Technology overload

Last night, as I walked home from work, I noticed for the first time a small memorial garden outside one of the tower blocks near my flat. Having walked past it many times before without ever registering its existence in my conscious mind I was surprised, especially in light of all the useless information my brain does hold onto each day, the majority of which I’m ashamed to admit is acquired through social media.

When I got home I caught the end of a feature on The One Show about the effects of the digital revolution on the human brain. In it, it was claimed our brains are now so re-wired by all the digital technology we consume that, on average, we wake three times a night because of the sheer over-stimulation of it all. After watching this programme did I, therefore, remove my mobile phone from the bedroom and retire early to bed with a cup of cocoa and a good book? Did I heck. I went to bed too late, checking my Facebook right before switching off the light. Then, five minutes after closing my eyes, I opened them again to make some notes about a story idea on my iPhone’s notepad. And again five minutes after that to check for an email response from a friend and add an action to the To Do list. No wonder I slept fitfully and had the strangest dream about a cannibalistic house…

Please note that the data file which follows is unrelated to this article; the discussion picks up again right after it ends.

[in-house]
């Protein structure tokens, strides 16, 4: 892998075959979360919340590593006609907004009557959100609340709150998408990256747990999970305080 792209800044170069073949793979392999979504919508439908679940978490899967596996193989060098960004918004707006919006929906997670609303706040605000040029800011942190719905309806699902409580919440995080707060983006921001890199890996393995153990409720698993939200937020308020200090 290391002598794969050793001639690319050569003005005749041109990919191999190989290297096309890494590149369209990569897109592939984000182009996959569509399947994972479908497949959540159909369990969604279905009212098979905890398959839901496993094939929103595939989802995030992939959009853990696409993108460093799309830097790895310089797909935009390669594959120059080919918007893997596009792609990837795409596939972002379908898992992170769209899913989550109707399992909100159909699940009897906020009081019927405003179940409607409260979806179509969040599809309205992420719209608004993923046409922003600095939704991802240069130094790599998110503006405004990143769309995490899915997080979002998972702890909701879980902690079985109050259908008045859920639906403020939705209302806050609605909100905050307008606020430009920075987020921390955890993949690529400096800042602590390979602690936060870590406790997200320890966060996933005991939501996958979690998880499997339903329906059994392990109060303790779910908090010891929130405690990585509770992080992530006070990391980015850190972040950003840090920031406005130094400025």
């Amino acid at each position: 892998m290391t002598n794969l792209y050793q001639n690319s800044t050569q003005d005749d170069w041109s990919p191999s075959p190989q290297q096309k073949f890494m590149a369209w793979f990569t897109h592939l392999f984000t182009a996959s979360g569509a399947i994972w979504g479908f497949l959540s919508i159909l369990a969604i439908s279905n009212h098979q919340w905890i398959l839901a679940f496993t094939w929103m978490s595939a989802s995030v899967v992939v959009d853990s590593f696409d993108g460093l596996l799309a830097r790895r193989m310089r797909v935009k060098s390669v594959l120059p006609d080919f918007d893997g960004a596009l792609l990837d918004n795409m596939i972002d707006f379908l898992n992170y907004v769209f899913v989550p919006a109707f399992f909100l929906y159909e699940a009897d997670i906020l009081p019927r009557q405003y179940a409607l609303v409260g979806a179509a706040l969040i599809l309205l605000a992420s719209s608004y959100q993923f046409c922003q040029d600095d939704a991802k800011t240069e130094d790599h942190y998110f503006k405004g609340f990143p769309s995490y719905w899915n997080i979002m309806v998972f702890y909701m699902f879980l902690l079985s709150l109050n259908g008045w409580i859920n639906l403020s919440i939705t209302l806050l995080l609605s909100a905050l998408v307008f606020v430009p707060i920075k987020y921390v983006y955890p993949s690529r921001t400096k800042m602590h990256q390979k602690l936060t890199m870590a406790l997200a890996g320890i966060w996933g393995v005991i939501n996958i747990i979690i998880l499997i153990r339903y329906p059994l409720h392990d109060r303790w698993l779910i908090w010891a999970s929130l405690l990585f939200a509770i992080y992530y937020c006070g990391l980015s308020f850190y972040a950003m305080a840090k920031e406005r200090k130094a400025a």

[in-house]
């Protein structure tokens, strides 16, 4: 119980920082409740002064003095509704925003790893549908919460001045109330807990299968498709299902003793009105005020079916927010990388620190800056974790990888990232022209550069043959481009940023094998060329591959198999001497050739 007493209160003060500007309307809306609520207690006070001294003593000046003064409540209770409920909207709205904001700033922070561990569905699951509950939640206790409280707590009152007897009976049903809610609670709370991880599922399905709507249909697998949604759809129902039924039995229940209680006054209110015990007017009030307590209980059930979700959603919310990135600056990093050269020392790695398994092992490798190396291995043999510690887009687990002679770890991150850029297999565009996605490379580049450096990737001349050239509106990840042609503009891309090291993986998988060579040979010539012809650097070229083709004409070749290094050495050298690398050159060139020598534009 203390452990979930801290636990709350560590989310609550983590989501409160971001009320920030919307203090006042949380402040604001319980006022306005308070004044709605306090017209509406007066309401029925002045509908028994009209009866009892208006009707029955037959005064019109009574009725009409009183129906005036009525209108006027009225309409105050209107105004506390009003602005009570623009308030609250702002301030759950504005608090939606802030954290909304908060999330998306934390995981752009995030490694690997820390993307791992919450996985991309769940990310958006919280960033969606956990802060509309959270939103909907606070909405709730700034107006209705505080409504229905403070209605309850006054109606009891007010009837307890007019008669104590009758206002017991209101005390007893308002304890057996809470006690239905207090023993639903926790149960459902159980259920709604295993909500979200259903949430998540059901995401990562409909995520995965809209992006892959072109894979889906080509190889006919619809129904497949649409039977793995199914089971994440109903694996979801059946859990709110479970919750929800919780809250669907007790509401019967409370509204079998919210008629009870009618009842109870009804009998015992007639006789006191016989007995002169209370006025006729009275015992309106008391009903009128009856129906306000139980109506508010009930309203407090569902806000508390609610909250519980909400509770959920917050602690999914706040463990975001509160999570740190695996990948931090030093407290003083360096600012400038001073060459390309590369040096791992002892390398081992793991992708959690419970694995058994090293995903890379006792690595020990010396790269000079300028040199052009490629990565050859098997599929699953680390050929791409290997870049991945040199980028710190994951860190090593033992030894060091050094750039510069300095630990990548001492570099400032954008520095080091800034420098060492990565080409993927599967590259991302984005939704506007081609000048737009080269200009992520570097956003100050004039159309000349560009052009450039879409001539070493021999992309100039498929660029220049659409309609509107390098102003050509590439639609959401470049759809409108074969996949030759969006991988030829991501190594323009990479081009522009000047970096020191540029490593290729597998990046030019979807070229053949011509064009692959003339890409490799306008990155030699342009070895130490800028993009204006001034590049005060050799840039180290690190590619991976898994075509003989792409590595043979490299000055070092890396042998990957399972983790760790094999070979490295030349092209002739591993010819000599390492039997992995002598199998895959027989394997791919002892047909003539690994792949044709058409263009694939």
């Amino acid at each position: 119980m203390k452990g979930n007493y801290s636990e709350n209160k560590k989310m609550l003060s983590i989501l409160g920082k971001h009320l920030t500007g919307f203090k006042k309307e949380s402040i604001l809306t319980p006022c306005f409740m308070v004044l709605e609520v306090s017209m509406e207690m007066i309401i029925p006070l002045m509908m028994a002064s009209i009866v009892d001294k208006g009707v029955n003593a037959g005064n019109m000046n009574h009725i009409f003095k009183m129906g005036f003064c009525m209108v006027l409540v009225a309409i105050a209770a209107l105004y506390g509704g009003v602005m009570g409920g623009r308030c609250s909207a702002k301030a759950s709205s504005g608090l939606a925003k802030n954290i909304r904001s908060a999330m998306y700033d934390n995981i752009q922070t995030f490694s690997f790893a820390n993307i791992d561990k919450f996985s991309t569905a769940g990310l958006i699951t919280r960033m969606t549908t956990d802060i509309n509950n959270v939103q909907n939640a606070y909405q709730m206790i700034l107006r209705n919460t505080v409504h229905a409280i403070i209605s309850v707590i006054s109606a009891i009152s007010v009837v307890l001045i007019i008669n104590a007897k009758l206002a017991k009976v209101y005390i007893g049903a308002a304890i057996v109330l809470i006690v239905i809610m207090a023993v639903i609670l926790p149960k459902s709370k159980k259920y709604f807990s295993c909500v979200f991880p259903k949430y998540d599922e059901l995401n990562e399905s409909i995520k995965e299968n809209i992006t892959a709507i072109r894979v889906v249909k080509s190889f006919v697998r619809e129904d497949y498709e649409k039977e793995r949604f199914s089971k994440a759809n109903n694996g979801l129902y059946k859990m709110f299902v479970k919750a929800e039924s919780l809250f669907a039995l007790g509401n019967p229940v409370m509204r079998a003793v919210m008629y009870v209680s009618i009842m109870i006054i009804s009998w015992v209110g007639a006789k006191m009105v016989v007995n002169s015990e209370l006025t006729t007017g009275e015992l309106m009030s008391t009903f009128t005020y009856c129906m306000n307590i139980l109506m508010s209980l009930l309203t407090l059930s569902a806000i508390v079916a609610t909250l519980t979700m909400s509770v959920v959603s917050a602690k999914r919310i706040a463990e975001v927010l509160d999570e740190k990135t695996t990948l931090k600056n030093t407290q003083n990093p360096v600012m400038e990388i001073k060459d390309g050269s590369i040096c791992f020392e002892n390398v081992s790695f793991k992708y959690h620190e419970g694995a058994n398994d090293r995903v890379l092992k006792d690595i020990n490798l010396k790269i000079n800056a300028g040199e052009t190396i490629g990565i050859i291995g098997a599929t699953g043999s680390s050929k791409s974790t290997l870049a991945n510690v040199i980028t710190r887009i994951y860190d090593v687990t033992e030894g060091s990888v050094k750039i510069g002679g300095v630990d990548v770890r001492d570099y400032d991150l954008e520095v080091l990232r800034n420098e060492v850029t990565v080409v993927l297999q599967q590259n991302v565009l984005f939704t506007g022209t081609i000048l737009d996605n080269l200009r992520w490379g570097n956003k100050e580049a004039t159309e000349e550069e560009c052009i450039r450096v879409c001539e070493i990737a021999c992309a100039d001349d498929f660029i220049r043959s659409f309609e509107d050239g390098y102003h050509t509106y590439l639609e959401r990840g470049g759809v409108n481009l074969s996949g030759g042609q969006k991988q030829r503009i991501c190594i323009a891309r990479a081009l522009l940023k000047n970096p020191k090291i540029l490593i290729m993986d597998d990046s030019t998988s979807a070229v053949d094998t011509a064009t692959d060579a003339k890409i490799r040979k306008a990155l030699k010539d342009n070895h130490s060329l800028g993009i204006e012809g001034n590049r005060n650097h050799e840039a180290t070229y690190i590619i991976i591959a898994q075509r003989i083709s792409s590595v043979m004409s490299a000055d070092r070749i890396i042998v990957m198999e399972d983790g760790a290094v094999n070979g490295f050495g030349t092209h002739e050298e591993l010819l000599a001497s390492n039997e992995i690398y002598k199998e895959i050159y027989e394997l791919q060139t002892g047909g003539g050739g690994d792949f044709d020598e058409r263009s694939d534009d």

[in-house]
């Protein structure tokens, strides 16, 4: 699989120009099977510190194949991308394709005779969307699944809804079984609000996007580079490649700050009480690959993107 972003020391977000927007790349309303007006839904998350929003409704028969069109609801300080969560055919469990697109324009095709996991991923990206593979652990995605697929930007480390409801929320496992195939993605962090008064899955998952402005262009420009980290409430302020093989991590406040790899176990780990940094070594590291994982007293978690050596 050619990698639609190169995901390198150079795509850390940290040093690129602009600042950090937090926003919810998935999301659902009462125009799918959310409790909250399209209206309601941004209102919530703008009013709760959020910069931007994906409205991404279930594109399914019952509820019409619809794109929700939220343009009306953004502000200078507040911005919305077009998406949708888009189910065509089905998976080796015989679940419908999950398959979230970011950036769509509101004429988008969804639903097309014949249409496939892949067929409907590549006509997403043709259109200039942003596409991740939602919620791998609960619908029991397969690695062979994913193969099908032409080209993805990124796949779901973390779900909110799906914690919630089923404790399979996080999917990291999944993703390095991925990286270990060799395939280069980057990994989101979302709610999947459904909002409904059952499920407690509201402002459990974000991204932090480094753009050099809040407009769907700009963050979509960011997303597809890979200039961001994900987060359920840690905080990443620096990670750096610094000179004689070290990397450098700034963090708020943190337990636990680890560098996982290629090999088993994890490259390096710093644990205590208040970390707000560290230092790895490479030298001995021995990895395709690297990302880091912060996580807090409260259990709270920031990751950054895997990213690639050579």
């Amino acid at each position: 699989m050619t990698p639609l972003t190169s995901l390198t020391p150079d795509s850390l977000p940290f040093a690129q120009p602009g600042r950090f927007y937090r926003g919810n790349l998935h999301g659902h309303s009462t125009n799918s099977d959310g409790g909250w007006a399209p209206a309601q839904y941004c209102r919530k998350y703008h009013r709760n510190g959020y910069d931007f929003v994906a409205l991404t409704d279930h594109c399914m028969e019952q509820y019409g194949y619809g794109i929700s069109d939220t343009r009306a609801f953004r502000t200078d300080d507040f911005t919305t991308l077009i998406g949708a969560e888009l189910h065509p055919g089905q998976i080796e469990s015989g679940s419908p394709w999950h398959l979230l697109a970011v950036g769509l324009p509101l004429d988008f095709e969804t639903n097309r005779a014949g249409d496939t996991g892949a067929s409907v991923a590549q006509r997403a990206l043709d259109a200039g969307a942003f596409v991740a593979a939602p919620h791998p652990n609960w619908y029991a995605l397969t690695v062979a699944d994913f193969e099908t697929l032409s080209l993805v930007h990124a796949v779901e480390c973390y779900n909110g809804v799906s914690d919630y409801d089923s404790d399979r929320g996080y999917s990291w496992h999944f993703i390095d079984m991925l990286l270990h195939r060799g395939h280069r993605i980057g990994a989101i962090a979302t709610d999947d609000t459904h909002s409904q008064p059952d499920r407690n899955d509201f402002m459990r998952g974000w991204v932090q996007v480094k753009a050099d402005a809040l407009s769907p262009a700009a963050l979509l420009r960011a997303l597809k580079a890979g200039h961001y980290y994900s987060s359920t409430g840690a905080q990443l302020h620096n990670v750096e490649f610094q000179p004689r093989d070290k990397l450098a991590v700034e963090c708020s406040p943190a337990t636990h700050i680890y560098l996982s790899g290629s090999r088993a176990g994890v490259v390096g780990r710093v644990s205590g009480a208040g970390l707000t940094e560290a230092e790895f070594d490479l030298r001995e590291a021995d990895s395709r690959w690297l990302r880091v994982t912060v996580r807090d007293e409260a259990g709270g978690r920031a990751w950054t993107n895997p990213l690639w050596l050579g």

It’s scary to think we’re so habitually ‘plugged in’ to technology that we don’t see things like beautifully-kept gardens even though we walk past them every single day. There’s too much buzz, too many distractions, our choices are no longer our own and, as a result, our concentration levels ‘in the real world’ plummet. I find that all the time with my writing. Whereas once I would think of a story, sit down and write that story, now I think of ten stories and feel so paralysed by choice I struggle to write any of them. That may or may not be down to my addiction to technology, but it probably doesn’t help.

Maybe it’s time to banish the phone from the bedroom and start using an alarm clock. In the words of Mister Tesco, every little helps…

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